I’m looking at building a rotary axis in order to mill a guitar neck from laminated plywood,
Do you think it’ll be able to handle this? and secondly, am I likely to experience huge tear out?
The goal would be to mill this guitar neck, so it would be quite long… The uggo headstock will be changing soon.
Unless that neck is rounded on the fret side you dont need a rotary. You can machine it from one side as it lays like in your drawing. You will use a ball endmill to get the rounded back. Unless there is something I am missing it should be pretty straight forward. For any grooves on the fret side you will want to machine those first. Then using locating pins in your extra stock flip it over and machine the back.
Cheers for the reply - I’ve never really looked into ball mills, maybe it’s time I took the plunge.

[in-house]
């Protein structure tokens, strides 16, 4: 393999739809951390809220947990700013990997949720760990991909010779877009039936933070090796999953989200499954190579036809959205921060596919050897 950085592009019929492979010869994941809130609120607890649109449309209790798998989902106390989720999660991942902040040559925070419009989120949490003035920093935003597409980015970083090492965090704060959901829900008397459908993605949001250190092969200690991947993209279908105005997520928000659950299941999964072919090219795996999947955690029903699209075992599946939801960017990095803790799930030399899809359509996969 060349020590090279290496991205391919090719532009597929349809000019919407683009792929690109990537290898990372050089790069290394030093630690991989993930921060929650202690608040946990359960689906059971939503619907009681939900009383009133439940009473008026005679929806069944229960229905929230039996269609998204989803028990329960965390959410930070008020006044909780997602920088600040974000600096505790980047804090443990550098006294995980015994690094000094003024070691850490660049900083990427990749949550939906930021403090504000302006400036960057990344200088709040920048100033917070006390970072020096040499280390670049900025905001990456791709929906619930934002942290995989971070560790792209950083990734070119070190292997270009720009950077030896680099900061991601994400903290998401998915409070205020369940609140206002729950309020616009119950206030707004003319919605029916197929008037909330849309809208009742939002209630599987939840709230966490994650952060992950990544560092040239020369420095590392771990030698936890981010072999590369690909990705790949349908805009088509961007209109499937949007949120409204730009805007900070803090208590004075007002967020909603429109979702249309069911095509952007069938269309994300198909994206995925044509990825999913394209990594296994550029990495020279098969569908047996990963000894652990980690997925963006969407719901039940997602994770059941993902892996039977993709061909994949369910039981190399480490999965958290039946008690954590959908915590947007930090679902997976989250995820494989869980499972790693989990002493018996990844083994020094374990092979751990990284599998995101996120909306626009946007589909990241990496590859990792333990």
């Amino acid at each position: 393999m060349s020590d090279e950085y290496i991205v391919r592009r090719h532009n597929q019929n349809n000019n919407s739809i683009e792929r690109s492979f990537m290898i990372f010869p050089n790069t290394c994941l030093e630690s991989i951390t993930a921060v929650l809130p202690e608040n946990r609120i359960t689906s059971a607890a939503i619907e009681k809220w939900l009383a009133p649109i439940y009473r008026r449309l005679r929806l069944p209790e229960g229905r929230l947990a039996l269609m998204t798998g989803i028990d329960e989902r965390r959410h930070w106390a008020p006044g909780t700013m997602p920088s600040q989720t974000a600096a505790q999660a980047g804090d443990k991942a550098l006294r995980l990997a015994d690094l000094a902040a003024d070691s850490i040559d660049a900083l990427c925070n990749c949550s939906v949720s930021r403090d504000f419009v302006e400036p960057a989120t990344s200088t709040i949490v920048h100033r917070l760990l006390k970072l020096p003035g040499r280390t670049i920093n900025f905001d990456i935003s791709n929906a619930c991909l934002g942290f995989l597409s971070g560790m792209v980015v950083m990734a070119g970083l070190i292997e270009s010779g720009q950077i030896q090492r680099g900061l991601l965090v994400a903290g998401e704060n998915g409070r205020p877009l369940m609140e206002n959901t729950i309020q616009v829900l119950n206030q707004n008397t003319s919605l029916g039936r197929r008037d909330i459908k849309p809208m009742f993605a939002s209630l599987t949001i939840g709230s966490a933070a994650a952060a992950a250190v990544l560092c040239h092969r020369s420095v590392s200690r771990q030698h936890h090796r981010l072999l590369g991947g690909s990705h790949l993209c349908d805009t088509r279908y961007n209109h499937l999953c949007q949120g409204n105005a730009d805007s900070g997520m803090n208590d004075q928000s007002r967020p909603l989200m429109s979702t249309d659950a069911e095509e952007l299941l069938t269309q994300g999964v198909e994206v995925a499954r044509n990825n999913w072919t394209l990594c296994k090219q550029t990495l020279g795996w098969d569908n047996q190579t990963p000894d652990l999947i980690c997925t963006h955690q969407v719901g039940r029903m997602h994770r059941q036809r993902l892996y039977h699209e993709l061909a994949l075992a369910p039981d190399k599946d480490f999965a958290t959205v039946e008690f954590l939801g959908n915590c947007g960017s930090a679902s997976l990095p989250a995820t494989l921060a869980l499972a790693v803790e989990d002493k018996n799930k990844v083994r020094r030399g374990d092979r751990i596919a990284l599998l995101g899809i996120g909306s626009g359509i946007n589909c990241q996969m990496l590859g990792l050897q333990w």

There are a couple of reasons for wanting/using the rotary axis - In future I’d like to start trying to carve some shoe lasts, they’ll probably be from pine blocks or something, so this is almost a build up to that.
Secondly I was talking to a friend of mine who is a luthier making bass necks from plywood blanks, he has had tear out problems with his overhead router rig where the router moves over the stock with tearout, I’m thinking if the stock is moving instead of that router bit this could stop it from happening, in my head if I used a straight single flute with a rotary axis it would end with a cleaner finish, am I barking up the wrong tree on this one?